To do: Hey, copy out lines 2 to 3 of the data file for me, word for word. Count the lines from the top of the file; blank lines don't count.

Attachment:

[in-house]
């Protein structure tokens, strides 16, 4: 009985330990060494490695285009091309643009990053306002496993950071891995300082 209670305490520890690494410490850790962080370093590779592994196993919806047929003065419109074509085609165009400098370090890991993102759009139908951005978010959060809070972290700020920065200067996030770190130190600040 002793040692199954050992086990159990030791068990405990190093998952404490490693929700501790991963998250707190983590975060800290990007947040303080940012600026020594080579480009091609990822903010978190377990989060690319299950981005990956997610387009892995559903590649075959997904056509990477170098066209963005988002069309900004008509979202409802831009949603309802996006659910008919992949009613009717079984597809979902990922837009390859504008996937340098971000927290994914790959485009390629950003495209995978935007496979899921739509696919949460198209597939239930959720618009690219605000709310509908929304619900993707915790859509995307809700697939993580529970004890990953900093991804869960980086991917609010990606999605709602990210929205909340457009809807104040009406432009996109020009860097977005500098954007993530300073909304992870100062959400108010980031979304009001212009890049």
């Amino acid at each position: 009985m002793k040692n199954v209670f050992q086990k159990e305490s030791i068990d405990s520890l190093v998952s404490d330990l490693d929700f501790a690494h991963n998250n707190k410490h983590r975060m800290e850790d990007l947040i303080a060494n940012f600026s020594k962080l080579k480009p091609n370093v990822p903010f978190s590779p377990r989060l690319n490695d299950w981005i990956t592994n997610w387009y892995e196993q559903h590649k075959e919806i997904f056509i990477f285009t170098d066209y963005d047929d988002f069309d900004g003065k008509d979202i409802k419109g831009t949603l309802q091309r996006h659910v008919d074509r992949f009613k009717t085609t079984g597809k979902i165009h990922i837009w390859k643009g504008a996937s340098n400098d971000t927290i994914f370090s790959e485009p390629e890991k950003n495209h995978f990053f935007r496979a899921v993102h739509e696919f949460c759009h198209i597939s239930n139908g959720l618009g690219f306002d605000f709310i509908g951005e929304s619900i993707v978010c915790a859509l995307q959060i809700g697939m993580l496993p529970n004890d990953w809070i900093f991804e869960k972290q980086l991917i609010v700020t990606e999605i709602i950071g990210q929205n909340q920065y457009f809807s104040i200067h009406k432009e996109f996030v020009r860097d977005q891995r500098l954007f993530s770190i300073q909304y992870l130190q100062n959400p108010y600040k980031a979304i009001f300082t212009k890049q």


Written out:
């Protein structure tokens, strides 16, 4: 009985330990060494490695285009091309643009990053306002496993950071891995300082 209670305490520890690494410490850790962080370093590779592994196993919806047929003065419109074509085609165009400098370090890991993102759009139908951005978010959060809070972290700020920065200067996030770190130190600040 002793040692199954050992086990159990030791068990405990190093998952404490490693929700501790991963998250707190983590975060800290990007947040303080940012600026020594080579480009091609990822903010978190377990989060690319299950981005990956997610387009892995559903590649075959997904056509990477170098066209963005988002069309900004008509979202409802831009949603309802996006659910008919992949009613009717079984597809979902990922837009390859504008996937340098971000927290994914790959485009390629950003495209995978935007496979899921739509696919949460198209597939239930959720618009690219605000709310509908929304619900993707915790859509995307809700697939993580529970004890990953900093991804869960980086991917609010990606999605709602990210929205909340457009809807104040009406432009996109020009860097977005500098954007993530300073909304992870100062959400108010980031979304009001212009890049």
């Amino acid at each position: 009985m002793k040692n199954v209670f050992q086990k159990e305490s030791i068990d405990s520890l190093v998952s404490d330990l490693d929700f501790a690494h991963n998250n707190k410490h983590r975060m800290e850790d990007l947040i303080a060494n940012f600026s020594k962080l080579k480009p091609n370093v990822p903010f978190s590779p377990r989060l690319n490695d299950w981005i990956t592994n997610w387009y892995e196993q559903h590649k075959e919806i997904f056509i990477f285009t170098d066209y963005d047929d988002f069309d900004g003065k008509d979202i409802k419109g831009t949603l309802q091309r996006h659910v008919d074509r992949f009613k009717t085609t079984g597809k979902i165009h990922i837009w390859k643009g504008a996937s340098n400098d971000t927290i994914f370090s790959e485009p390629e890991k950003n495209h995978f990053f935007r496979a899921v993102h739509e696919f949460c759009h198209i597939s239930n139908g959720l618009g690219f306002d605000f709310i509908g951005e929304s619900i993707v978010c915790a859509l995307q959060i809700g697939m993580l496993p529970n004890d990953w809070i900093f991804e869960k972290q980086l991917i609010v700020t990606e999605i709602i950071g990210q929205n909340q920065y457009f809807s104040i200067h009406k432009e996109f996030v020009r860097d977005q891995r500098l954007f993530s770190i300073q909304y992870l130190q100062n959400p108010y600040k980031a979304i009001f300082t212009k890049q």